General Garden Care

January

Garden in winterOrder seed, bulb, and nursery catalogs to assist in planning your garden for the new year. To help you choose the best plants for your garden, take advantage of the Garden's online resource Illinois' Best Plants, as well as its Plant Information Service, Lenhardt Library, and the Joseph Regenstein, Jr. School of the Chicago Botanic Garden. See seed-starting advice in "Indoor Plant Care" below.

Recycle Christmas tree branches (cut into 2- to 3-foot sections), swags, wreaths, and other evergreen material as mulch for garden and perennial beds. Lightweight, open evergreens permit moisture to reach the soil but also insulate the roots and crowns of plants from the freeze-thaw-freeze cycle of Midwest winters. An alternative use for a holiday tree is to set it in the backyard and decorate it with bird seed and suet ornaments for winter birds. Continue to supply fresh water for birds.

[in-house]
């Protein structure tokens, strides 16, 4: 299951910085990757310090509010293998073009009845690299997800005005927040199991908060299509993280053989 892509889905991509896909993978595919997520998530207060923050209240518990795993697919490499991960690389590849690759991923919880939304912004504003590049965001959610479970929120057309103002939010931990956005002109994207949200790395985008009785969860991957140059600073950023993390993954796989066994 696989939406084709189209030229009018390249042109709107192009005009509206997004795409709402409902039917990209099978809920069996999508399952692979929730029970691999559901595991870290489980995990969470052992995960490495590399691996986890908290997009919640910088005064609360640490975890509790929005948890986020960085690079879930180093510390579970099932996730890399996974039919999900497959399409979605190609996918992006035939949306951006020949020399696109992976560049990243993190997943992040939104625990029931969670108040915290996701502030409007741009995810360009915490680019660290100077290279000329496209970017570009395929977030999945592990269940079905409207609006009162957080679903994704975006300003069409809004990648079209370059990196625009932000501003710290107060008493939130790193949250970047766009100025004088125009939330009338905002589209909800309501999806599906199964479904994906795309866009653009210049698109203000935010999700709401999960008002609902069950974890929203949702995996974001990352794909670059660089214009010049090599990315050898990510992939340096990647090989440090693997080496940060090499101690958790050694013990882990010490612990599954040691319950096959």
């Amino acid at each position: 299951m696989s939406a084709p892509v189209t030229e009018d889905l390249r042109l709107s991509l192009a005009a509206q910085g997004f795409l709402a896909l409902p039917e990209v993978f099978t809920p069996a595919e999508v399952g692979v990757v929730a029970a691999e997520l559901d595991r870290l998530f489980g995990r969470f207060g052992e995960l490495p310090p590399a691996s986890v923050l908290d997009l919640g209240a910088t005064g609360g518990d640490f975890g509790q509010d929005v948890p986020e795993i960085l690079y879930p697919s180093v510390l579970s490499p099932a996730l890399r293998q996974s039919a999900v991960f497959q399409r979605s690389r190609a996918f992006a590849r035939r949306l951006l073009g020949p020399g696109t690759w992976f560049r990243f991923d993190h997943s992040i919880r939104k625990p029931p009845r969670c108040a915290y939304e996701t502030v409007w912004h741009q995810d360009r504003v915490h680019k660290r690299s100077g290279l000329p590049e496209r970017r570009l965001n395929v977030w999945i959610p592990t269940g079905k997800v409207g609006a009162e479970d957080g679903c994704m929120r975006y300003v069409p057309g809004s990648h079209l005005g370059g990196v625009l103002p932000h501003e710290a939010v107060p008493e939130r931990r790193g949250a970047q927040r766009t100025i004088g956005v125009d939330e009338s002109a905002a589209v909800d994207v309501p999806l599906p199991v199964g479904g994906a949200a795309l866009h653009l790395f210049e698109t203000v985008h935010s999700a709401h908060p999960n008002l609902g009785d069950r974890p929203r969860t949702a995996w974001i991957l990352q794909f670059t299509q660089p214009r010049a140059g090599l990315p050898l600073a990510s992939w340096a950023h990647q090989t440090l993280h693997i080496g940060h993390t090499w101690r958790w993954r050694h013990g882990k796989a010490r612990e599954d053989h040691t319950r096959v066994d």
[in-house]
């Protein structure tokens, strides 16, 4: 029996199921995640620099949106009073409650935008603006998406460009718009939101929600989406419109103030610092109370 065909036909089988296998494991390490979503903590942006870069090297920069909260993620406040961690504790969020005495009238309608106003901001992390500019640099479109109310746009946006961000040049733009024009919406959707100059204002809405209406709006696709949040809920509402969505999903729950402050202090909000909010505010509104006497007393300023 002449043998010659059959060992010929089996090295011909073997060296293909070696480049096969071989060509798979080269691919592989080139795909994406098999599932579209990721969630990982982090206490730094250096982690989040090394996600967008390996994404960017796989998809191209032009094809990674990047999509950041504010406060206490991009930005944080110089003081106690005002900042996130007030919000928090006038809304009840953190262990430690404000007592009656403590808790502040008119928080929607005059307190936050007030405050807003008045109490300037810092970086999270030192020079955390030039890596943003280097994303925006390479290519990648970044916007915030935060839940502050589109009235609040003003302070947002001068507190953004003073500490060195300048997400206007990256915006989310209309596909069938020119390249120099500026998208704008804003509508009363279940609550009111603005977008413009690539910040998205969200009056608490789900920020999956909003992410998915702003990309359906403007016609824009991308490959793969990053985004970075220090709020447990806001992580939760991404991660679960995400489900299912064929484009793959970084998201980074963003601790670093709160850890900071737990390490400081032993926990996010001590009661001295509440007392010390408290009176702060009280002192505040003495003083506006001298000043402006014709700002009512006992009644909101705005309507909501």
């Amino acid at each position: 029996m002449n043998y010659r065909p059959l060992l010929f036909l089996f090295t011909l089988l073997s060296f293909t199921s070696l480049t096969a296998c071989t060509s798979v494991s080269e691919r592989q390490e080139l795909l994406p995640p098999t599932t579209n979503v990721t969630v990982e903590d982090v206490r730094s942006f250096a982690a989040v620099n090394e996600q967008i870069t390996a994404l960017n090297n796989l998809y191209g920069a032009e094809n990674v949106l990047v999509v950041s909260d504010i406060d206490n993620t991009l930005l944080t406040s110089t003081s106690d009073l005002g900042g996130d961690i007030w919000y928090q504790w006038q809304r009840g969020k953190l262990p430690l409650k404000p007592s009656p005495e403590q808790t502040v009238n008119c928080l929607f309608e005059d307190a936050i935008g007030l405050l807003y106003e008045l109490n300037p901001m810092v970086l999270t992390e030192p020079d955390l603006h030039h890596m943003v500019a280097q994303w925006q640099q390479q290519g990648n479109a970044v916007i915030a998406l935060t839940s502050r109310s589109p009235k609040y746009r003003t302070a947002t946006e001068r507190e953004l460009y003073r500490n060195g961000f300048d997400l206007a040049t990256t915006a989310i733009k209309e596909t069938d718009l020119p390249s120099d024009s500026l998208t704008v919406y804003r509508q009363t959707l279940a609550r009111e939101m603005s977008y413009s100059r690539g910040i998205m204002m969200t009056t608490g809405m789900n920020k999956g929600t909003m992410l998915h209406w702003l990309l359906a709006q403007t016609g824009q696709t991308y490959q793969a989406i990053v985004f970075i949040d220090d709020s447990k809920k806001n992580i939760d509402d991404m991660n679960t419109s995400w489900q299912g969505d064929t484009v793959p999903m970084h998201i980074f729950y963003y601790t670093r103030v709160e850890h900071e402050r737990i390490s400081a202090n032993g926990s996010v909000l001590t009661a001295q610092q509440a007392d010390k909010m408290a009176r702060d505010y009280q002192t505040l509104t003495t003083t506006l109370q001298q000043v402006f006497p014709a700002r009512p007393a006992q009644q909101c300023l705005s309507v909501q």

When clearing driveways or shoveling walks, distribute snow loads equitably on shrubs and garden beds.

Continue to use potassium- or calcium-based deicing products on walkways rather than sodium-based ones. If possible, broadcast sand on slippery surfaces. Always shovel snow before using any de-icing product.

During periods of winter thaw, water garden beds, turf, and plants that have received salt spray from roads.

Monitor plants for signs of damage from animals, ice, snow, or wind.

Keep ponds free of ice by installing small pumps or pouring warm water over ice as it begins to form. Don’t bang ice with a heavy object if you have fish in the pond.

Continue to keep the garden tidy by removing any broken or fallen branches from the yard. If small plants have heaved out of the ground, gently press them back with your hands; avoid compressing thawed ground with heavy boots. Retie any vines that might have been torn from their supports.